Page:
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Maximizing Returns from Digital Technology Investments

Digital transformation is one of the biggest trends of our generation, and enormous resources are being poured into it annually. However, when we look below the surface, we see that 70 per cent of digital initiatives fail, according to Harvard Business Review.1 Many firms see sub- optimal ROI on their digital investments as the technology budget keeps increasing but results are not visible.

Overall, the rate of full digital adoption is fairly low. Based on my experience across key industries, the rate of full adoption has been only 5-10 per cent (though digital adoption has got a sharp boost over year 2020 because of the Covid-19 pandemic). For example, according to Celent (via The Financial Brand), only 11 per cent of banking institutions are executing an omni-channel strategy,2 while 50 per cent of banks are still only researching omni-channel capability. Personalization, in many cases, is also extremely limited. While Red Point Global found that 63 per cent of customers today expect personalization,3 BCG found that only 15 per cent of enterprises are true personalization leaders.4 The rate of real- time data leverage is extremely low, with only 1 per cent of all data collected ever analysed and used,5 and only 16 per cent of brands are very effective at delivering real-time interactions6

Why is there such a gap between potential and impact, and how can companies narrow that gap? The biggest problem is that most businesses today are playing catch-up when it comes to digital transformation. Instead, companies should learn from the digital natives and play offence rather than defence. Full digital adopters are able to extract meaningful impact from their investments, such as a 25 per cent increase in productivity, twice improved customer retention rates and two to three times faster growth than their peers.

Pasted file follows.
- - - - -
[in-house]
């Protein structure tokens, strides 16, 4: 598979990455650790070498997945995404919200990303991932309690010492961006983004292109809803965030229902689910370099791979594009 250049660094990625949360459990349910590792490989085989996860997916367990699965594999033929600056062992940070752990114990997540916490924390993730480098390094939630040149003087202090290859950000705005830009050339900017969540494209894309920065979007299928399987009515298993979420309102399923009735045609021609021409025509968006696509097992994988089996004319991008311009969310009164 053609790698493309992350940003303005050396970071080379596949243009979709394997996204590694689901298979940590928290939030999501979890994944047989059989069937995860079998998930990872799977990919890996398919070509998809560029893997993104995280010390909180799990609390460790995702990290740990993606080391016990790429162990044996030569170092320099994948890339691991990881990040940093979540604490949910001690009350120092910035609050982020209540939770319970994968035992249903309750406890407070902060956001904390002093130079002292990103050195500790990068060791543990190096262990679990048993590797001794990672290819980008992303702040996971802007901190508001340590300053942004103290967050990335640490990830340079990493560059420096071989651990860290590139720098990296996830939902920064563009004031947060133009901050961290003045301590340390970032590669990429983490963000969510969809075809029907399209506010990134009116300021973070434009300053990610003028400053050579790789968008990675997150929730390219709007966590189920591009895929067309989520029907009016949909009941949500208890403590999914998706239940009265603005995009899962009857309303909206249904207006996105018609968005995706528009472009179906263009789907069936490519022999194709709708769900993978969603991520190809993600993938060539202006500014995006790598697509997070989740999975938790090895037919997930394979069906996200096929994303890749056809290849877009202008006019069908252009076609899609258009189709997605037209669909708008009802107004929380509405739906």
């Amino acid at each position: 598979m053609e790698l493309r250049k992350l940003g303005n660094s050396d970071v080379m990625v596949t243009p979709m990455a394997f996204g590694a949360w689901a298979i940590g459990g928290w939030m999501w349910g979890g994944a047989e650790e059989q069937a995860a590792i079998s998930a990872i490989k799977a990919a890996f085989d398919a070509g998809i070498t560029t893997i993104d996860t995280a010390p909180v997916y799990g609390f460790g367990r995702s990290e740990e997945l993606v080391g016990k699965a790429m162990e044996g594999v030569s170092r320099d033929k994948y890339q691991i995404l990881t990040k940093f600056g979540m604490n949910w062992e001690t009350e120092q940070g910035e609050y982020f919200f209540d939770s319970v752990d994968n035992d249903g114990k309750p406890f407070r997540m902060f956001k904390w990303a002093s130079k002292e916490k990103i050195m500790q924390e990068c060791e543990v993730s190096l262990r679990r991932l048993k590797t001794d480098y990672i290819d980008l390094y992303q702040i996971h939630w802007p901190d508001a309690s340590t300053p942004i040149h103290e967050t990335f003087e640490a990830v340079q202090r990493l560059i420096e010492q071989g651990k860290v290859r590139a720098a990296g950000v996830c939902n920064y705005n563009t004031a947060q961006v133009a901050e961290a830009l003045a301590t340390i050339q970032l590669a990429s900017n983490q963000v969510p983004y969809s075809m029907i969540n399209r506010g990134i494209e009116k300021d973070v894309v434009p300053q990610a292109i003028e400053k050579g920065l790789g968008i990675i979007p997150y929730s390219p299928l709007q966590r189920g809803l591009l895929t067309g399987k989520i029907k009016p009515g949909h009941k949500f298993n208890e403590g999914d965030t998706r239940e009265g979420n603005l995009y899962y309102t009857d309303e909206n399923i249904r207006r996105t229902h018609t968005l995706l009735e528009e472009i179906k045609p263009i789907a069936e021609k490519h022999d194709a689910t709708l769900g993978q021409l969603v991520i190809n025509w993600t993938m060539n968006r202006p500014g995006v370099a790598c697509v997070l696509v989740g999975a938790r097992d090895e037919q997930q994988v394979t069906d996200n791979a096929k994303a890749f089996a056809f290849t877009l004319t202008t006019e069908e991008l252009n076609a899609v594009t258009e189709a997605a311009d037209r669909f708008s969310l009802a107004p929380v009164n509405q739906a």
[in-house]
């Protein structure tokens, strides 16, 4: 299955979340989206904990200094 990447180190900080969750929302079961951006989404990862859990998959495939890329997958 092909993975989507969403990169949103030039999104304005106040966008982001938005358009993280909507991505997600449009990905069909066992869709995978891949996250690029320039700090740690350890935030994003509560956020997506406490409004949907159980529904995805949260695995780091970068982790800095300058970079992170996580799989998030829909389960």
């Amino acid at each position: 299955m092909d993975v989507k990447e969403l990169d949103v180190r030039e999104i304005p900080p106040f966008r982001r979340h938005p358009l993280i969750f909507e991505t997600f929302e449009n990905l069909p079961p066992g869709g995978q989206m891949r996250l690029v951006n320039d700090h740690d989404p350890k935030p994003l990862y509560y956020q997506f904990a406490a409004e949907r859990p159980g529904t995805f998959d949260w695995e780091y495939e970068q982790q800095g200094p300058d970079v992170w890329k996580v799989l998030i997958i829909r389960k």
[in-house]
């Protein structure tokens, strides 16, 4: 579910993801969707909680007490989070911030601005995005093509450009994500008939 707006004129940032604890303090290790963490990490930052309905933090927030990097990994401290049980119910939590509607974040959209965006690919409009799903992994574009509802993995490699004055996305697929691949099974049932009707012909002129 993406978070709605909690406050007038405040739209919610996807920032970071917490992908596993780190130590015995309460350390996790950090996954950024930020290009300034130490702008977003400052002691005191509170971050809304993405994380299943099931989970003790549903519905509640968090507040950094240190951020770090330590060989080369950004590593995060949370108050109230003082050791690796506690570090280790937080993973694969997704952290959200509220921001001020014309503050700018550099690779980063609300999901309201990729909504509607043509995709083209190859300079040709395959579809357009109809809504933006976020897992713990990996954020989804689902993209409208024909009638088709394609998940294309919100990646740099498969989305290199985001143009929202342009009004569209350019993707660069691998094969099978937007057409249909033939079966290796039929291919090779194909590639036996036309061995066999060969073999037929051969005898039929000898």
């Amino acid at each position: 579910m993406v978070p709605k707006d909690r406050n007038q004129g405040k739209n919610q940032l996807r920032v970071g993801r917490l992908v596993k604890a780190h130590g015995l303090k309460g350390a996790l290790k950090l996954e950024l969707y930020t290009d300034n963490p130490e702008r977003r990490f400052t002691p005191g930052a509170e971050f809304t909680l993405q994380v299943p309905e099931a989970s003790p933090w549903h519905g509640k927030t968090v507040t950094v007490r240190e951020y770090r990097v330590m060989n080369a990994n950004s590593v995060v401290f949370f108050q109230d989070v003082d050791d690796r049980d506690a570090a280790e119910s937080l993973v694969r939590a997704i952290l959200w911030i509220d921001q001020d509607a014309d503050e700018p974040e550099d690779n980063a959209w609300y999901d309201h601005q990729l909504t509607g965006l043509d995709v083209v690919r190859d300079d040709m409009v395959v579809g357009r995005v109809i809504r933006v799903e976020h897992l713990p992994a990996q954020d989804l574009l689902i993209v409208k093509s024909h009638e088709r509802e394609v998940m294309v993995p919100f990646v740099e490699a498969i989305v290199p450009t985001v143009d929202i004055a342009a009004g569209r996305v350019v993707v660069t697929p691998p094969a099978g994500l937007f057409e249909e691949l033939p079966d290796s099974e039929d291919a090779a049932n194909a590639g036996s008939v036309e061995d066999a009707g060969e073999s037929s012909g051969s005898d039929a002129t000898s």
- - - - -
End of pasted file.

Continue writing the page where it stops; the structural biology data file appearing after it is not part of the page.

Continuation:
Why problems persist for companies embarking on digital transformation

When it comes to digital transformation, frequently large enterprises struggle finding the root of their problems. In my experience of working with large legacy enterprises, I have seen four common root causes:

Data infrastructure incapable of handling big data: The existing data infrastructure has limitations when it comes to leveraging unstructured data to drive insights. Originally created to deal with structured data, this infrastructure wasn’t prepared for the explosion of big data. The pieces are hard to change once defined since the addition of new data dimensions requires expensive design and reprocessing effort. Moreover, legacy data infrastructure makes it very hard to get to a deeper level of granularity of insights. For example, when have you last seen a bank as precise at personalization as Amazon?

  • IT processes do not support experimentation and agile methods: Traditional IT deployment cycles, as they are currently set up in many legacy enterprises, are not designed to support and drive the ‘test, learn, adapt’ paradigm of modern analytics. These processes should be based on experimentation. If something has to fail, it has to fail fast. You try something, measure the results, fail, change things, try again. Instead, in a legacy enterprise, you have to first spend a lot of time doing the analysis and making sure you get it right the first time, because if you fail it may be fatal.
  • Back-end systems cannot handle real-time transactions: In most legacy enterprises, these systems end up being a bottleneck. They simply aren’t designed to handle probabilistic choice-based workflows to enable real-time responsiveness to customer signals. Have you tried opening a bank account online? It’s not possible, precisely because in most banks the back-end systems are not able to support this service or deliver real-time customer services online. As a result, businesses are unable to realize the true potential of tightly coupled systems and automation for real-time customer services and end-to-end transformation.